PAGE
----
What is becoming clear to me is that our jobs as educators and parents must include the ability to tell a story. We need to have a variety of ways of telling that story for different audience and in different context but we simply can’t sit back and allow metrics to take over our decision making.

… something in the culture now makes us bow before data and suspend disbelief. Sometimes metrics blind us to what we might with fewer metrics have seen.

I’m not denying the need for accountability, data and all that jazz. It has its place. But those who can tell stories in powerful, meaningful, succinct ways are going to fair far better than those who will simply allow metrics to tell their story for them. Garr Reynolds on Dan Pink:

“What begins to matter more [than mere data] is the ability to place these facts in context and to deliver them with emotional impact.” Cognitive scientist Mark Turner calls storytelling “Narrative imagining,” something that is a key instrument of thought. We are wired to tell and to receive stories. “Most of our experiences, our knowledge and our thinking is organized as stories,” Turner says.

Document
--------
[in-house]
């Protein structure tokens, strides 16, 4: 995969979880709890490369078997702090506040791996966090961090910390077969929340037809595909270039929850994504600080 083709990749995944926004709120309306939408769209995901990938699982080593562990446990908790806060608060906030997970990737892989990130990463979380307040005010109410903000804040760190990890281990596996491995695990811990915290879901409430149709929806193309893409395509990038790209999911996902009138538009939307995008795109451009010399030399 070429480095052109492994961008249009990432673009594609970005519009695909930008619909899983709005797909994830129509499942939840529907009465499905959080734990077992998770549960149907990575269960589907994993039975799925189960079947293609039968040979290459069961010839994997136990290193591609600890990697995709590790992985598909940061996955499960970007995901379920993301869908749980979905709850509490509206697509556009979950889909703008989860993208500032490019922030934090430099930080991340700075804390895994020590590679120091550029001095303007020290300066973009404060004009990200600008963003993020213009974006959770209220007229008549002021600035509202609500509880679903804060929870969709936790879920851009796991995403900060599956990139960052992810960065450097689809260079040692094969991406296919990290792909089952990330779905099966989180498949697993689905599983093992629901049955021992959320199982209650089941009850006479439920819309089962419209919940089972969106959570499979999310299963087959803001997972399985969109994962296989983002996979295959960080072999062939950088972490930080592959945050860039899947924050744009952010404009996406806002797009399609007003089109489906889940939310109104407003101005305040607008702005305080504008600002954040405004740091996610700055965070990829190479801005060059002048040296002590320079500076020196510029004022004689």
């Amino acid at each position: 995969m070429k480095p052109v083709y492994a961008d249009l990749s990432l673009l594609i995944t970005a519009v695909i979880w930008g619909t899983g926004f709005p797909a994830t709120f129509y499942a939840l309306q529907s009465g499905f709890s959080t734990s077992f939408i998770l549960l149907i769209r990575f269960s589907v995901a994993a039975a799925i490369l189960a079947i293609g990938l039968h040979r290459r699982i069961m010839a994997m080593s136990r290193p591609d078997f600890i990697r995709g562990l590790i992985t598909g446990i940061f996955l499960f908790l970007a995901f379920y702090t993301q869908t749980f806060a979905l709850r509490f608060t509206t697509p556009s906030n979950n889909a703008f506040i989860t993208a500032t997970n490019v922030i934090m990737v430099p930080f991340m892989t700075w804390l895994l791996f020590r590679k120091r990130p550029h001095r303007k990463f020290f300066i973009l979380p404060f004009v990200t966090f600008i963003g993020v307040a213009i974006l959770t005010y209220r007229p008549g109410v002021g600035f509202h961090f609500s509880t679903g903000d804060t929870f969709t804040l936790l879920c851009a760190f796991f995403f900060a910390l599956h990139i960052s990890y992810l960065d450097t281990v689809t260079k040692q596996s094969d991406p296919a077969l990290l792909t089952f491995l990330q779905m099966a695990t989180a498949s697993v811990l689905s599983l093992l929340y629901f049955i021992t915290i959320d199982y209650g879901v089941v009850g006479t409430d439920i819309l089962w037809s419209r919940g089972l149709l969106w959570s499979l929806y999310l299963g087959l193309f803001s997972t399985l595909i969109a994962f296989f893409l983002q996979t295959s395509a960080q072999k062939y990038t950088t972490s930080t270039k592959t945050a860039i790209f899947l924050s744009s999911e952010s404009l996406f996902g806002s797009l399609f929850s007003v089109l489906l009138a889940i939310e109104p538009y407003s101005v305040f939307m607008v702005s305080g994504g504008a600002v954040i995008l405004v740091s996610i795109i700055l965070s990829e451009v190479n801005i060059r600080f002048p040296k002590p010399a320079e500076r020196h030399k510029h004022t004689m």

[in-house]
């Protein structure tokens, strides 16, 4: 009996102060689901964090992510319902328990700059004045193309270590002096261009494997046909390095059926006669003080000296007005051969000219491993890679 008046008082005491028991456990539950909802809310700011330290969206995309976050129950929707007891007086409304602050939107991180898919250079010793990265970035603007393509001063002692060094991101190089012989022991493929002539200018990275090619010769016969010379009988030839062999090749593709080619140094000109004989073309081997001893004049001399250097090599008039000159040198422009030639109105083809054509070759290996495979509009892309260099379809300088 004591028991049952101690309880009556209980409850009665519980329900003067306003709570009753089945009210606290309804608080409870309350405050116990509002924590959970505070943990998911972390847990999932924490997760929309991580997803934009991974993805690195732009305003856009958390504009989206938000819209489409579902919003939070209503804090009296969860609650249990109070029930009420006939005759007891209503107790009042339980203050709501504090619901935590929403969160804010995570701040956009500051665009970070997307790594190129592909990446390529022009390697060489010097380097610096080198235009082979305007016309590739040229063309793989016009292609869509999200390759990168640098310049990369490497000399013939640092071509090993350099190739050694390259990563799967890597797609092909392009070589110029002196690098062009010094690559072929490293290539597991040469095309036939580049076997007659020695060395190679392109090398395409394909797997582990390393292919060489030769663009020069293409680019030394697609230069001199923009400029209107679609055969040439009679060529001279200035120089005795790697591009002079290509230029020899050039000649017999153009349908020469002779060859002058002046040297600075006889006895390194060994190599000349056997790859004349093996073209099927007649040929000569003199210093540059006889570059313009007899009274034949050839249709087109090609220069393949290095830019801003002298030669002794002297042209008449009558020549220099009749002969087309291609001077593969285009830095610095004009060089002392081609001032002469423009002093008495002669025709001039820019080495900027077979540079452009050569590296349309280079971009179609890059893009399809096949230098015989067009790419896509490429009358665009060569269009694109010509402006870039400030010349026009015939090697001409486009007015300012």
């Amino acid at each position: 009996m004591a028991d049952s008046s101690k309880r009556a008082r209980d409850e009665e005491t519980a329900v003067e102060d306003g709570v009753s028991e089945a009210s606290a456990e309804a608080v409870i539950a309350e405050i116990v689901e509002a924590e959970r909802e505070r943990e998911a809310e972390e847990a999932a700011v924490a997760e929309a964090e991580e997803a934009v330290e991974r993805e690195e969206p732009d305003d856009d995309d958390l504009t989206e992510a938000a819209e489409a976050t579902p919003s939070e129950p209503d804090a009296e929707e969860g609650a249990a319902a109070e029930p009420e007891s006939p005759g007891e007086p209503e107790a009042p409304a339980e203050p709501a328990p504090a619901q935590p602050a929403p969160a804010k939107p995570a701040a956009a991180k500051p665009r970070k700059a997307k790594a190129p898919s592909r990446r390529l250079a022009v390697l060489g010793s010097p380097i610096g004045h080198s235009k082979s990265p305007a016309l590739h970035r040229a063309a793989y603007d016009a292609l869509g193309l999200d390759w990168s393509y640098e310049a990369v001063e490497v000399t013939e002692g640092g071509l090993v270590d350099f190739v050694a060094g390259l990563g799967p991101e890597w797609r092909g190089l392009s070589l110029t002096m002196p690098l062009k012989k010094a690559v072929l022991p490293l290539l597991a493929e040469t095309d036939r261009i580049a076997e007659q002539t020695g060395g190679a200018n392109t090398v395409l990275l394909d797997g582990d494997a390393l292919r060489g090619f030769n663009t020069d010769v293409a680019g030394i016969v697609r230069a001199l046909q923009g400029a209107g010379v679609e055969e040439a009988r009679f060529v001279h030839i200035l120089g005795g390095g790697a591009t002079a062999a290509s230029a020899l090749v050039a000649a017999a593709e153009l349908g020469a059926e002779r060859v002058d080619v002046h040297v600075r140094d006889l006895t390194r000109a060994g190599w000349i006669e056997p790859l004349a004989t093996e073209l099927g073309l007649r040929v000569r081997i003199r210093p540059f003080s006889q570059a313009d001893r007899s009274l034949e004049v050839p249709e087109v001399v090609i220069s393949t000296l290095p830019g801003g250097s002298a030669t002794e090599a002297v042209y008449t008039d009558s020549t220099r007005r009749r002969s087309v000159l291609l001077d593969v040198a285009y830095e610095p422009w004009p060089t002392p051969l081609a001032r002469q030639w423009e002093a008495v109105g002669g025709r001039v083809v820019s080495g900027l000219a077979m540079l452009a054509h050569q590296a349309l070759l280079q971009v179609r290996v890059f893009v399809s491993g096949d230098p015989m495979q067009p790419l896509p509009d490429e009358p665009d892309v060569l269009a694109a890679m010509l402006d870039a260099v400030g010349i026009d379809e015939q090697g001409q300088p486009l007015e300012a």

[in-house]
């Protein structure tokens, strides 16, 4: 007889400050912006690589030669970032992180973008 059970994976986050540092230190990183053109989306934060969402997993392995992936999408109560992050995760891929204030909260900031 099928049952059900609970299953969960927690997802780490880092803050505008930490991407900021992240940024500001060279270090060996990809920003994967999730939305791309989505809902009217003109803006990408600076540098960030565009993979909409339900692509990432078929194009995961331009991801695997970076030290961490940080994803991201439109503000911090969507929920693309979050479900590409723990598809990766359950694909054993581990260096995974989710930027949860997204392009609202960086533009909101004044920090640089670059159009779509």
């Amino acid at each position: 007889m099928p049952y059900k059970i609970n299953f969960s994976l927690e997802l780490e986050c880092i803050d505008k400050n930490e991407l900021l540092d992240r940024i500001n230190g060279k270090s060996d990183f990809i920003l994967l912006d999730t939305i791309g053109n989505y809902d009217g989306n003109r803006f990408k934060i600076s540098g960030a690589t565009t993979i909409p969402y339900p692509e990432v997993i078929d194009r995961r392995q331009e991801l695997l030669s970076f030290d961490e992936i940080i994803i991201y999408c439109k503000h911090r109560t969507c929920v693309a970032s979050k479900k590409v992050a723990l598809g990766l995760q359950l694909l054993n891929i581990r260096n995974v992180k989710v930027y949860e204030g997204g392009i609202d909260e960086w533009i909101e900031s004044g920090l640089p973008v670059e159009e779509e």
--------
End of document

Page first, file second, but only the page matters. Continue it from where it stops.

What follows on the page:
I’m wondering if you’re telling these stories, how you’re telling them and where you’re telling them. I’m not suggesting it’s a singular answer to making great decisions but certainly something that needs more emphasis. As classroom teachers, administrators and leaders, find a place where you can share you stories regularly. Practice telling them in different ways, using different mediums.  I think it’s critical.

Student Involved Assessment

The concept of student involved assessment is hard to deny as a powerful learning practice. Students taking care of their own learning and being able to use meta-cognition to dissect understanding and progress and seek ideas and support to learn more. The work of Rick Stiggins and others provides extensive research into this practice as the most important component leading to student achievement.

Whether or not you’ve done any study of this concept, this video does more than about anything I’ve seen recently to support this notion.